Film’s Infinite Options


December 2016Liam Lockhart has dedicated his life to creating immersive experiences for audiences. Case in point: As an MFA student at UCLA in the ’80s he was in an industrial percussion band that organized a performance on Hollywood Boulevard based on found objects. He and his bandmate drove around collecting car hoods, car doors, air conditioning ducts and other bang-able metal objects, which they hung all over the theatre. As the audience streamed in, each person was handed a wooden dowel and asked to hit whatever they wanted. “We were rather progressive,” he laughs.

Lockhart launched his career as an editor and writer at i/O Productions in Los Angeles, where he edited features and sports stories for specific international audiences, whether that meant a country as big as Russia or as small as Lichtenstein. “Every country has its own parameters, so it was quite a challenge,” he explains.

When his bandmate invited him to apply for a position as a sound mixer, he joined Stage Two Audio in Burbank, California, going on to earn two Emmy nominations for “Faith of My Fathers” in 2005 and “Flight 93” in 2006. Despite the creativity the position required to properly pair up all aspects of sound to the moving images (think of the sound a necklace makes when it’s jostled matched with sound from the room and dialogue layered on top), he wanted to step away from what was a mostly solitary endeavor and into a new creative space—teaching.

“I reinvented myself as an instructor and have not looked back,” Lockhart says. He firmly believes that you can create a new world through audio design and wanted to share those skills with students. After teaching a variety of age groups, from elementary to high school students, he settled at the college level, joining Santa Fe University of Art and Design in 2011, where he was recently named the associate chair of The Film School.

In addition to his new responsibilities, he still teaches one or two courses each semester. In the fall, it’s a course centered on 20th century film, but he also teaches courses about international horror cinema and experimental film. “What I’m proud of is that my classes address the social consciousness and expose students to masterworks that give them a newfound appreciation for this art. Films can exist beyond the screen, by touching your mind or sparking a thought,” he says.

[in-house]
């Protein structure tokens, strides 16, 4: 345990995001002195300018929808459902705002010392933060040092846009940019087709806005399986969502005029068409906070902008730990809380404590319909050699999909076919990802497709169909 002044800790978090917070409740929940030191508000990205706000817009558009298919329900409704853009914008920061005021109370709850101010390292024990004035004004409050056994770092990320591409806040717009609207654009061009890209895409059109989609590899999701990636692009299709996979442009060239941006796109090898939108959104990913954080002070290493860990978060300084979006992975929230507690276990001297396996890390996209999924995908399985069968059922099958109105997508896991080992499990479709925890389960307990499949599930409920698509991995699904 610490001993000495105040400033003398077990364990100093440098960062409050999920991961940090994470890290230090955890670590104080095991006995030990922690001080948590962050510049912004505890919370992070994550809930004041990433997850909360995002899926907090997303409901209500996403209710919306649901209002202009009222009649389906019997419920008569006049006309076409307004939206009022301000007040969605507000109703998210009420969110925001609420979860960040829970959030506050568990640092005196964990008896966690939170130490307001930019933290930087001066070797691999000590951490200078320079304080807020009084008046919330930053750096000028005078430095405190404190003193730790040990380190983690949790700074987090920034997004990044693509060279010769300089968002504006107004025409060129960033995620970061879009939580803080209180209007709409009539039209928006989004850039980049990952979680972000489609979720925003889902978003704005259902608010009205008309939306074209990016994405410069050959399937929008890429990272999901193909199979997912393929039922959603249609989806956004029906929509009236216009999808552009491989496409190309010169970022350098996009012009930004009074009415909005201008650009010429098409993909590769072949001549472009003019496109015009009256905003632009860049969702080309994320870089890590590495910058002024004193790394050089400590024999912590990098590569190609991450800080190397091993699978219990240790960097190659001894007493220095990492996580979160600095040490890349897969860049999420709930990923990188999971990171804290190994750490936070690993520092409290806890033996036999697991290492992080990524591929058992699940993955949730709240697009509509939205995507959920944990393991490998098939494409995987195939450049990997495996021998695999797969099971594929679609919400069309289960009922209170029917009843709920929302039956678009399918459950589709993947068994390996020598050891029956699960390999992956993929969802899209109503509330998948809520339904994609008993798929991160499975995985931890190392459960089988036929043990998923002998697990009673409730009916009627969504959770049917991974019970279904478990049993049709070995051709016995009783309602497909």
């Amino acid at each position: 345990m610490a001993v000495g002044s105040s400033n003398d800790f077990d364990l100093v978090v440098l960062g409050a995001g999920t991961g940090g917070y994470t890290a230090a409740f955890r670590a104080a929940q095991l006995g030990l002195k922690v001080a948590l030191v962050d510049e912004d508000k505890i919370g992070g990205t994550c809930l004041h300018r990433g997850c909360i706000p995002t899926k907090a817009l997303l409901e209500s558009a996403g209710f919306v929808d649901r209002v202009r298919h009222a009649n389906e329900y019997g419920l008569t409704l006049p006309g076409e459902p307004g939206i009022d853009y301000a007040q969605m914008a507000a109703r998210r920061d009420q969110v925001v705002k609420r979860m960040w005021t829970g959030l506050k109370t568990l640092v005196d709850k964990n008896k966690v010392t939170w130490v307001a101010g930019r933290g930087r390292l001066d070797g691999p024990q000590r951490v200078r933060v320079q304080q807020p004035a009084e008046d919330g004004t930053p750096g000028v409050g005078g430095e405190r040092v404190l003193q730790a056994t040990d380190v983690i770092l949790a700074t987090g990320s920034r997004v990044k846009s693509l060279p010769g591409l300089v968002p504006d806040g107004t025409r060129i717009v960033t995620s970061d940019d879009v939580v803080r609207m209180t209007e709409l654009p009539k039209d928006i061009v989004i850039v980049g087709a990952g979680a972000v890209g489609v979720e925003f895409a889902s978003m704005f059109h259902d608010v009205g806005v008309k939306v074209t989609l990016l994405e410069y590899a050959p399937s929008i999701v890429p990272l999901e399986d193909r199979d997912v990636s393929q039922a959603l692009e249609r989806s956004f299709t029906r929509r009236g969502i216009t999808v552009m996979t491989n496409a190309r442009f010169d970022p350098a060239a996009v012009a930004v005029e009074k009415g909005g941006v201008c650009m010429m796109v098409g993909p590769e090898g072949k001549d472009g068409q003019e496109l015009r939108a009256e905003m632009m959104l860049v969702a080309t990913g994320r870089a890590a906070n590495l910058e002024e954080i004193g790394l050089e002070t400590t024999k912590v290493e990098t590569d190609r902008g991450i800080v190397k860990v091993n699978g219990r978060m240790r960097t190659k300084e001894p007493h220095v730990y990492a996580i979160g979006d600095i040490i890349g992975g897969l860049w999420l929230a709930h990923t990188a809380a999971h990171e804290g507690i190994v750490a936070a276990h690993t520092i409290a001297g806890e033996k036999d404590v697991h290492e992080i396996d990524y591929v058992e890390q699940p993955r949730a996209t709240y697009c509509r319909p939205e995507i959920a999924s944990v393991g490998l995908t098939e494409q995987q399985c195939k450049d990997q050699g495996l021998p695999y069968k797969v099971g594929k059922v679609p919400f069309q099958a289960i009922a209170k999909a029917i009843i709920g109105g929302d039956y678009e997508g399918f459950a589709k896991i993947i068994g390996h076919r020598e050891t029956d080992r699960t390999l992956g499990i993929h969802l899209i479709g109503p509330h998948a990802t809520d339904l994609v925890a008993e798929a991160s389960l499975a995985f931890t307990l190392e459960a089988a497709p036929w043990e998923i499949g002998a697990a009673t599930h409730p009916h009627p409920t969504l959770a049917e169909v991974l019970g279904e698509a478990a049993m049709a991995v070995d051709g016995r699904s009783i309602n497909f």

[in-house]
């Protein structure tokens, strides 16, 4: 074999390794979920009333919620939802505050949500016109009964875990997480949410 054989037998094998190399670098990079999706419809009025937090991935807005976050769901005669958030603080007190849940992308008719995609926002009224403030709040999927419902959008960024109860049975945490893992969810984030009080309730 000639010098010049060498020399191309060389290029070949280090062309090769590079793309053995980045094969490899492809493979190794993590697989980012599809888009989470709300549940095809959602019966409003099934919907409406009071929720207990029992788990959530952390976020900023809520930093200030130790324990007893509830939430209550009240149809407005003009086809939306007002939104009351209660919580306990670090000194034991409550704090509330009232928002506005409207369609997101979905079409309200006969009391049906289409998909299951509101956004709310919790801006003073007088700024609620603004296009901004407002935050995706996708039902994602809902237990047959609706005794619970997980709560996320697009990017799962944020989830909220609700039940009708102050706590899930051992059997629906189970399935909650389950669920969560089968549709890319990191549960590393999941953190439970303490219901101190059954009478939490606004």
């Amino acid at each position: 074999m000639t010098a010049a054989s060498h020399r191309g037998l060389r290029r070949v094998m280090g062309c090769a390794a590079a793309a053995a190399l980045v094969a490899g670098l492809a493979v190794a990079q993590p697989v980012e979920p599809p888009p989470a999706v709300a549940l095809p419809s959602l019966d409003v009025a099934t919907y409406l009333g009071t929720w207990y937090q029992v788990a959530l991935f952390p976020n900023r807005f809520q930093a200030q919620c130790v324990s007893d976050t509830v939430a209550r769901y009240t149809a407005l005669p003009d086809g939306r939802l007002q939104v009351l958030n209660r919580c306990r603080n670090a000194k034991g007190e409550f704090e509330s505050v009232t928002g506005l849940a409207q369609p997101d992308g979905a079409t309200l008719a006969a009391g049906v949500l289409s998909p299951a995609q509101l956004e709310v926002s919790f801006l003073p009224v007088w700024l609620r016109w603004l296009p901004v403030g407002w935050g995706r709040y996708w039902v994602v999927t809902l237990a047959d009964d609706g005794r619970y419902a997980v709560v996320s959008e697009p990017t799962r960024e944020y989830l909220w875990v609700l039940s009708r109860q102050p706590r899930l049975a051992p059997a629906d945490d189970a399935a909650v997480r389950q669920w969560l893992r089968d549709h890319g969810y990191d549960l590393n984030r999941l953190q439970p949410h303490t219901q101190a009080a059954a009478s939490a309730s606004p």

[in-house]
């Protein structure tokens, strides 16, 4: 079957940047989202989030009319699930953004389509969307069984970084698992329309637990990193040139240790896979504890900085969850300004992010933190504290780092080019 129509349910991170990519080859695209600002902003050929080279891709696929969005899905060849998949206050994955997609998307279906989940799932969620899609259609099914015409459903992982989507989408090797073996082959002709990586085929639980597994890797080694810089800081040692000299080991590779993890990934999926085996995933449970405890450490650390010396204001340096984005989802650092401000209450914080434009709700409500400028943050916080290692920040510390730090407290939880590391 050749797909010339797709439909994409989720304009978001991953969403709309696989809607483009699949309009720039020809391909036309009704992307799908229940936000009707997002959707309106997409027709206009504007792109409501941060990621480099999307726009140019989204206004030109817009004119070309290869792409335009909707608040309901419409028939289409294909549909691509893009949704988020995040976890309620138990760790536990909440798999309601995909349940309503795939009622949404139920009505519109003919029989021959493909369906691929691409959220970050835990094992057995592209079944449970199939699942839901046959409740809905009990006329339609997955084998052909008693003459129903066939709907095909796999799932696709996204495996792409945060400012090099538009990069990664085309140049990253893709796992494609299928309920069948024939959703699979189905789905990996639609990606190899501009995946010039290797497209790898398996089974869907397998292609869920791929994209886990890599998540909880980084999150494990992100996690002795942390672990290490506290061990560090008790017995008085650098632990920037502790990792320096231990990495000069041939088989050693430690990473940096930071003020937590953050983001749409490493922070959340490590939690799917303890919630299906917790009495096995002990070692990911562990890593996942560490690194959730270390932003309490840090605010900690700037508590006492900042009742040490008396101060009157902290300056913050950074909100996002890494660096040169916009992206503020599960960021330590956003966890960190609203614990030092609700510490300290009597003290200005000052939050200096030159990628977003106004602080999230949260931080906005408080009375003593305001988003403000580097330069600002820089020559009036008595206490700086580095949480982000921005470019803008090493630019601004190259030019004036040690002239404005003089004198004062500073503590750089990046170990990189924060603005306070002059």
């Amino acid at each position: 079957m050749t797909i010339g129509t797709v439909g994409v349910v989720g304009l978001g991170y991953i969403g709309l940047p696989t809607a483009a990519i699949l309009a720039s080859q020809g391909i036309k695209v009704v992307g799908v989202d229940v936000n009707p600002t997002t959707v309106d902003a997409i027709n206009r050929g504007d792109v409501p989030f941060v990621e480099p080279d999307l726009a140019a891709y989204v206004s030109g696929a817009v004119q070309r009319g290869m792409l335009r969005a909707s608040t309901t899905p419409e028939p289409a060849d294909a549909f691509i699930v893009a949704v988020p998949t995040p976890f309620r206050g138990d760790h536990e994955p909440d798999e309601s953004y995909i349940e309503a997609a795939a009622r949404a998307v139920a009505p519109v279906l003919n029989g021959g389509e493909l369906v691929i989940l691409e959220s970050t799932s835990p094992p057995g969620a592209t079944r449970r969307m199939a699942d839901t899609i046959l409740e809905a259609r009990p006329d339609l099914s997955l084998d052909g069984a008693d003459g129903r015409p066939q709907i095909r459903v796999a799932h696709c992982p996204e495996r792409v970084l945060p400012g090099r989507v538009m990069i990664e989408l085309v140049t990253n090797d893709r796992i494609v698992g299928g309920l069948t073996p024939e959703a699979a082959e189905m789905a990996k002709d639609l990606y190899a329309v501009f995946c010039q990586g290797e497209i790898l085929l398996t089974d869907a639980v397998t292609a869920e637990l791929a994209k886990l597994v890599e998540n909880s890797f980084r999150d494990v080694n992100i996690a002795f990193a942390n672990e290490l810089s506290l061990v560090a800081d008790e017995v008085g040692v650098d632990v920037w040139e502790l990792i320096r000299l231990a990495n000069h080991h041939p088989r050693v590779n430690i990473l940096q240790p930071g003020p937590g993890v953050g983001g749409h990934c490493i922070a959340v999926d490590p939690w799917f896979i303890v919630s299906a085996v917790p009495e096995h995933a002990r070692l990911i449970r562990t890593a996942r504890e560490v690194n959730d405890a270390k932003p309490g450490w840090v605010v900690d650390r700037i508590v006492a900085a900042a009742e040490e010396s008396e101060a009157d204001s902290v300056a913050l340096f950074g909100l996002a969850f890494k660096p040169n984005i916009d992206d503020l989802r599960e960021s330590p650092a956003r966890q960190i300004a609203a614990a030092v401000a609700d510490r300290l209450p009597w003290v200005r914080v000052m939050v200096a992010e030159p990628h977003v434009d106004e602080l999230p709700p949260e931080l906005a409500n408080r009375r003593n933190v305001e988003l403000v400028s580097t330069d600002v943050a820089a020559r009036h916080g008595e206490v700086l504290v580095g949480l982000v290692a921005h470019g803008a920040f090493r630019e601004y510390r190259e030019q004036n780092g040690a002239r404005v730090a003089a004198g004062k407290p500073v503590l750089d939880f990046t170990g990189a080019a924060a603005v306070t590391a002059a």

He’s also begun instituting exciting new programs at The Film School. The first is Fee Free Festival Submissions, a program that requires faculty to select up to 20 films each school year for consideration for a $250 endowment per student, which will enable them to submit their projects to five to eight film festivals. “I couldn’t afford to submit my films after I graduated,” he says. “To create initiatives like these, I remind myself what my experience was like.” He’s happy to report that students are already submitting more works to film festivals around the world.

Another project is based on the television model of directing. Shows like “Longmire” regularly invite guest directors to take the reins for an episode, but they must abide by the show’s basic tenants. Lockhart and his faculty have adapted the concept for this year’s production of Shoot the Stars!®, which asks teams of students working on the same short film to convey a consistent vision. “This project is an exercise that comes down to how clearly you can convey your idea, how it’s understood, and how well it’s executed. We’re asking our students to step up to the plate by setting these parameters.”

Special projects like these abide by the same advice Lockhart shares continuously with students: “Use this experience as an opportunity to find yourself, build confidence in your voice, and make as many mistakes as you possibly can in a safe environment. You will learn from those mistakes.”

“Cinema is an art form that has yet to find its limits,” he continues. “There are so many places we can go. There are myriad aspects to this art form. Explore every area to find where you want build your passions professionally.” —Claire Blome